Thursday, March 29, 2007


Greek Word Pronunciation: as-fa-LES
Strong's Number: 804
Goodrich/Kohlenberger Number: 855
Key Verse: “This hope we have as an anchor of the soul, both sure and steadfast.” -- Hebrews 6:19

This word comes from sphallo, meaning “to trip up; to totter; to reel.” The “a” prefix means “not”; thus, its meaning is “not liable to fall; security against error; certain.”

The verb, asphalizo, is found in Matthew 27:64-66 regarding the guards being told to make secure the grave of Jesus; and in Acts 16:24, Paul and Silas having their feet fastened in stocks.

The various forms of noun, adverb, and adjective, are used ten times in Scripture. In Acts 5:23, the jail is locked quite securely. Mark 14:44 speaks of Jesus being led away under guard, and Acts 16:23 refers to the jailer of Paul and Silas being told to guard them securely.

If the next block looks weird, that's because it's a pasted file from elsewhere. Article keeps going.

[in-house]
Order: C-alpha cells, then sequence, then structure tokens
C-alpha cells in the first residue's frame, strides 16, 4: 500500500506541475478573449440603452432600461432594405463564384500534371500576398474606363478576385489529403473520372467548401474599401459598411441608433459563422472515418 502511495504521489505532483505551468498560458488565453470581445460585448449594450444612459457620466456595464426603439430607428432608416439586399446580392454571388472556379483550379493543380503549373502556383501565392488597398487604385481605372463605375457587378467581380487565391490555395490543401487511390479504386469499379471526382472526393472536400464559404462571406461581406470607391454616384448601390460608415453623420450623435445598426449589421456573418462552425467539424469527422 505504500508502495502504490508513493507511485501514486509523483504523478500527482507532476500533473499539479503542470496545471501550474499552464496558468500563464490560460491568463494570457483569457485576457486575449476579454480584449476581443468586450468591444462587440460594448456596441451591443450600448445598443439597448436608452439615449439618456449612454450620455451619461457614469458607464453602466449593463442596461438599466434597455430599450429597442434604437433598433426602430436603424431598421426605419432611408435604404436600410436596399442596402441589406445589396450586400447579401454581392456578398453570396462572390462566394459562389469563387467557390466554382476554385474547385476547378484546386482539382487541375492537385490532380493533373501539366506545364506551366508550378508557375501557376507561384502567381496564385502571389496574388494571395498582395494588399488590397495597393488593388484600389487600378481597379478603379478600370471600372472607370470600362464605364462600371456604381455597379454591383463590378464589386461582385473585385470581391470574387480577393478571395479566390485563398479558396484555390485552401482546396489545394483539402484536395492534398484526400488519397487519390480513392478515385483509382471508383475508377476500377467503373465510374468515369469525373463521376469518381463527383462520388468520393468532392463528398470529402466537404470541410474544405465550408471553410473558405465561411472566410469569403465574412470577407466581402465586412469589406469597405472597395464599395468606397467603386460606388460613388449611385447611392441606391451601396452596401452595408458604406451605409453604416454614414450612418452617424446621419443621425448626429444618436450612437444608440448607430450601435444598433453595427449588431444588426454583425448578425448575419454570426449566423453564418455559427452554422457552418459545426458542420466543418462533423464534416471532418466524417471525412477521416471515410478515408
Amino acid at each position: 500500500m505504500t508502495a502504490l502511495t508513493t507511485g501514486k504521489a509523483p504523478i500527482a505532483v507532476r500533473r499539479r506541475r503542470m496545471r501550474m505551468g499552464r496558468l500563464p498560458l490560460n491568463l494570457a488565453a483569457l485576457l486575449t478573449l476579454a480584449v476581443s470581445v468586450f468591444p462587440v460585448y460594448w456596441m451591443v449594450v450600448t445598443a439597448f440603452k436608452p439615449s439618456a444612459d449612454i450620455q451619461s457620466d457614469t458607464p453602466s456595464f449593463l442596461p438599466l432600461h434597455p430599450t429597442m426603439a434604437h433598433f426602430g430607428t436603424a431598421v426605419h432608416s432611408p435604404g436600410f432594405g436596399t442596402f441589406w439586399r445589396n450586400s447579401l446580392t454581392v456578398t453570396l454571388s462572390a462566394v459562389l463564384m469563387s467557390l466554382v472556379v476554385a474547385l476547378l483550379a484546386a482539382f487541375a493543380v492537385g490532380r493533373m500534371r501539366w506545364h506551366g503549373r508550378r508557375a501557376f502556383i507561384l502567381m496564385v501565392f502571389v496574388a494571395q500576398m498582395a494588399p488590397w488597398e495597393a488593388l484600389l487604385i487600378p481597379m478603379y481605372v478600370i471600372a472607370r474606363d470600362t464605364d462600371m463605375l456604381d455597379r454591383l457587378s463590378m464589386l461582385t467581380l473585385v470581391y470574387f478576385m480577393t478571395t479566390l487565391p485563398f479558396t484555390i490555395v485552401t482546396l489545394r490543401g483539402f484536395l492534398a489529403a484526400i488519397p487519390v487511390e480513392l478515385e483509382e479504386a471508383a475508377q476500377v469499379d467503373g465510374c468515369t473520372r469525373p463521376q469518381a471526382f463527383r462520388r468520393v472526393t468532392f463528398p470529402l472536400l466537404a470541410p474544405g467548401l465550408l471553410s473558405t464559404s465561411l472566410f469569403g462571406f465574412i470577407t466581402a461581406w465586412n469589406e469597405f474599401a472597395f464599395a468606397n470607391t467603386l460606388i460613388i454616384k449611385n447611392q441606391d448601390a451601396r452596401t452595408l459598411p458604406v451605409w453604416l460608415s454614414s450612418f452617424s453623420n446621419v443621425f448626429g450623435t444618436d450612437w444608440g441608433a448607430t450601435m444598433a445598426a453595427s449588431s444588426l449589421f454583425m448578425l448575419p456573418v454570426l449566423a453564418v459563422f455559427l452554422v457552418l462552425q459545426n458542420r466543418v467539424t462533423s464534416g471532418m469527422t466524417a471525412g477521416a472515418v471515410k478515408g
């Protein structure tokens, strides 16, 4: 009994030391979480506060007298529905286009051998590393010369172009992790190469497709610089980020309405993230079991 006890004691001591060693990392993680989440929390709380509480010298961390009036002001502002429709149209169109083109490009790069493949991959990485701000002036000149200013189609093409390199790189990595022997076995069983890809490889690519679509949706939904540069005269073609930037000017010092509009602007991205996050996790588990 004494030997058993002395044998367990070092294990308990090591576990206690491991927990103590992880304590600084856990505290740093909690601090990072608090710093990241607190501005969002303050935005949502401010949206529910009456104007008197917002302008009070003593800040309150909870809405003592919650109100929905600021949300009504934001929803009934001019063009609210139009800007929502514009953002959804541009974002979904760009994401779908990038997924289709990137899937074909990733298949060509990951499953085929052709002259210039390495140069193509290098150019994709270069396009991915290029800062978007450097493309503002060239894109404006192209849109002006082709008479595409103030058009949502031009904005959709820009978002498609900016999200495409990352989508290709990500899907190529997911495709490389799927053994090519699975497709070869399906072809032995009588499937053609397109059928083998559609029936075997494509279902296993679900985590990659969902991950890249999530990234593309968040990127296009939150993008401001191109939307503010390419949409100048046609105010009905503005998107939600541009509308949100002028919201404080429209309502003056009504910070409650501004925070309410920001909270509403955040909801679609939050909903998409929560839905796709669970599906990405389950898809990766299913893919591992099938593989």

Luke tells Theophilus, in Luke 1:4, that he may know the exact truth about what he has been taught. There is certainty in the gospel of Christ. In Acts 21:34, 22:30, and 25:26, people are trying to “learn the facts,” “to know for certain,” and of “nothing being definite.”

The reference in 1 Thessalonians 5:3 is to unbelievers during the Tribulation saying “peace and safety.” In Philippians 3:1, Paul writes to the church that it is no trouble for him to repeat doctrinal instruction as “it is a safeguard” for them. It would contribute to their security as Christians.

In the key verse, HEBREWS 6:19, the two adjectives, sure and steadfast, are almost synonymous. Hope accomplishes for the soul the same thing which an anchor does for a ship, making it fast and secure. It is permanent and can never be lost, and it is still more sure and steadfast by virtue of what it is fixed upon, the person, blood, and righteousness of Christ. Matthew Henry says, “it is an anchor that is cast upon the Rock of Ages.”

No comments: